NEW YORK (Reuters) - A gauge of global stocks fell for a third consecutive day on Friday amid uncertainty about global economic growth and trade tensions, posting its first weekly drop this year, while the U.S. dollar tallied its strongest week since August.
MSCI’s gauge of stocks across the globe shed 0.35 percent on the day, and dropped for the week following six consecutive weekly increases. Still, Wall Street’s main equity indexes rallied late in the day on Friday, with the benchmark S&P 500 ending marginally positive.
Investors were digesting economic and trade developments from Thursday, when the European Commission sharply cut its forecast for euro zone growth this year and next and U.S. President Donald Trump said he did not plan to meet with Chinese President Xi Jinping before a March 1 deadline to achieve a trade deal.
“Right now, the focus really is on China,” said Mark Otto, global markets commentator for GTS in New York. “The market doesn’t like uncertainty, and it seems to be in abundance at this particular time.”
The Dow Jones Industrial Average fell 63.27 points, or 0.25 percent, to 25,106.26, the S&P 500 gained 1.83 points, or 0.07 percent, to 2,707.88 and the Nasdaq Composite added 9.85 points, or 0.14 percent, to 7,298.20.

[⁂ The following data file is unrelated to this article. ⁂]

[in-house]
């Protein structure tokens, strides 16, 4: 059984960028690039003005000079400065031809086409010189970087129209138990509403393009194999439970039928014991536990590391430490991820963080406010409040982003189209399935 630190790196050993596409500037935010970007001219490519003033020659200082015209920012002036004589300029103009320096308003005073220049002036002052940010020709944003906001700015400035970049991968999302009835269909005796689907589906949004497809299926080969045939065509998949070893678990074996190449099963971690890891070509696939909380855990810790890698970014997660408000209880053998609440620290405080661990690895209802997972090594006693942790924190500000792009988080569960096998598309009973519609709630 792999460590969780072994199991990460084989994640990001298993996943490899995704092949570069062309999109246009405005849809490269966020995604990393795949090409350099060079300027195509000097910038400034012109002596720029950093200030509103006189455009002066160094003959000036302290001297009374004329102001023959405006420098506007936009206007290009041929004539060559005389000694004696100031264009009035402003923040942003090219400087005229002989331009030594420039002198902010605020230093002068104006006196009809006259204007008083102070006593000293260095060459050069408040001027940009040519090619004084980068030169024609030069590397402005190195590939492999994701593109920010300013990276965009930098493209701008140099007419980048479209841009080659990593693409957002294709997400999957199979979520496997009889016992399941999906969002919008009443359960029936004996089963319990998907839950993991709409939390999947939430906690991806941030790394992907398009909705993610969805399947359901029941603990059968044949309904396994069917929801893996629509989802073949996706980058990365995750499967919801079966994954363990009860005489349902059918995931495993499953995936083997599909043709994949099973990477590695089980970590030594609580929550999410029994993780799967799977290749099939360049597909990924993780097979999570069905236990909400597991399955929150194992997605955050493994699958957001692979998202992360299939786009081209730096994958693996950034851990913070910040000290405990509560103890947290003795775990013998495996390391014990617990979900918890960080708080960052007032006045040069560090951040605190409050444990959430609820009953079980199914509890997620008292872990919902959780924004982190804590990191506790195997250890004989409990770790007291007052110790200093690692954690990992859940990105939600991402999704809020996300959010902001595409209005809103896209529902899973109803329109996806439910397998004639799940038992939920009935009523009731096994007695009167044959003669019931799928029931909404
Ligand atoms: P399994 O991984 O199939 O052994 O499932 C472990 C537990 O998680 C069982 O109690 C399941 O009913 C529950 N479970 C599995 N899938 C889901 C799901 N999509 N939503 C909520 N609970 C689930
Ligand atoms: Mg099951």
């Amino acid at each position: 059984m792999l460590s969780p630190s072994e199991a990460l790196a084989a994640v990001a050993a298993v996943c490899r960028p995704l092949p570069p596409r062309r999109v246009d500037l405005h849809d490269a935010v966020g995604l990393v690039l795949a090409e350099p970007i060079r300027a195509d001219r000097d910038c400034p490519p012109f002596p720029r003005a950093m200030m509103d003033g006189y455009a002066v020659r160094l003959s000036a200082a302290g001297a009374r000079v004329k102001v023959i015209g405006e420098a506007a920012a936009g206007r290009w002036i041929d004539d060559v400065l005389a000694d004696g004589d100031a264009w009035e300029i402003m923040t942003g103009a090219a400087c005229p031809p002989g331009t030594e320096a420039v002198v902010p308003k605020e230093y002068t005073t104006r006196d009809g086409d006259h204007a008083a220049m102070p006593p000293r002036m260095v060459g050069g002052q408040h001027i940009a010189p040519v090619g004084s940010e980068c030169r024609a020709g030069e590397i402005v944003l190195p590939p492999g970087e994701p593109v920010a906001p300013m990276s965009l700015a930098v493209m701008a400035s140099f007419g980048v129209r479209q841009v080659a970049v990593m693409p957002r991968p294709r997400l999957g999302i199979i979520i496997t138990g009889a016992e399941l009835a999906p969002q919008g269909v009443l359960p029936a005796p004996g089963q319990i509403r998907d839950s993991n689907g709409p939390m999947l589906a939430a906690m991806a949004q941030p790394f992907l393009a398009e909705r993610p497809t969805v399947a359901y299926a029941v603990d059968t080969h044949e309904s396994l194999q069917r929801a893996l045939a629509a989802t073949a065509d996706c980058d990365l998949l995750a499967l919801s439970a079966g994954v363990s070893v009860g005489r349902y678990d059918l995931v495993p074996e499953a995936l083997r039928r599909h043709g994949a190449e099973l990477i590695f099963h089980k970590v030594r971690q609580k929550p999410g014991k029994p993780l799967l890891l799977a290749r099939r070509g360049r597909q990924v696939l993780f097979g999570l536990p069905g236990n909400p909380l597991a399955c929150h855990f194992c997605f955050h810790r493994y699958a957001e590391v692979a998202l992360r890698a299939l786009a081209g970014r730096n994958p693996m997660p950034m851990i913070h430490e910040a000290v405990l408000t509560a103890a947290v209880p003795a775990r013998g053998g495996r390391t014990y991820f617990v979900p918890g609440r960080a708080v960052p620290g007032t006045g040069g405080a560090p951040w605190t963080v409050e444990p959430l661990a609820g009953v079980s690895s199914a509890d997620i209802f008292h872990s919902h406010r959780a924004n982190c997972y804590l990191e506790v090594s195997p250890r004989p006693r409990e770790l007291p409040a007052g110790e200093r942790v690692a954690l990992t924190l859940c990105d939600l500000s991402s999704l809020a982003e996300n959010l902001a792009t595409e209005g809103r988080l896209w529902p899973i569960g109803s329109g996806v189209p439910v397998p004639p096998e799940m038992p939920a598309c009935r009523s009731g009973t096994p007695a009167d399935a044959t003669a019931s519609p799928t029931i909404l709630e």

Analysts now expect first-quarter earnings for S&P 500 companies to decline 0.1 percent from a year earlier, which would be the first such quarterly profit decline since 2016, according to IBES data from Refinitiv.
“The sentiment continues to be investor anxiety about U.S.-China trade relations, the slowing global growth, and I think this week what is starting to really creep into investors’ anxiety is around corporate earnings,” said Michael Arone, chief investment strategist at State Street Global Advisors in Boston.
The pan-European STOXX 600 index lost 0.56 percent.
The dollar edged higher against a basket of currencies, and had its strongest weekly gain in six months, as traders piled into the greenback in a safe-haven move on worries about a weakening global economy.
The dollar index rose 0.13 percent, with the euro down 0.17 percent to $1.1321.
“The rally that propelled the dollar broadly higher last year has enjoyed renewed life with U.S. growth remaining solid while peers abroad lose momentum,” said Joe Manimbo, senior market analyst at Western Union Business Solutions in Washington.
U.S. Treasury yields fell for a fourth straight session.
Benchmark U.S. 10-year notes last rose 6/32 in price to yield 2.6339 percent, from 2.654 percent late on Thursday.
Oil prices were little changed on the day, but fell for the week on renewed concerns about slowing global demand.
U.S. crude settled up 0.2 percent at $52.72 per barrel and Brent settled at $62.10, up 0.8 percent.
Additional reporting by April Joyner and Richard Leong in New York and Ritvik Carvalho in London; editing by Phil Berlowitz, Leslie Adler and Bill Berkrot
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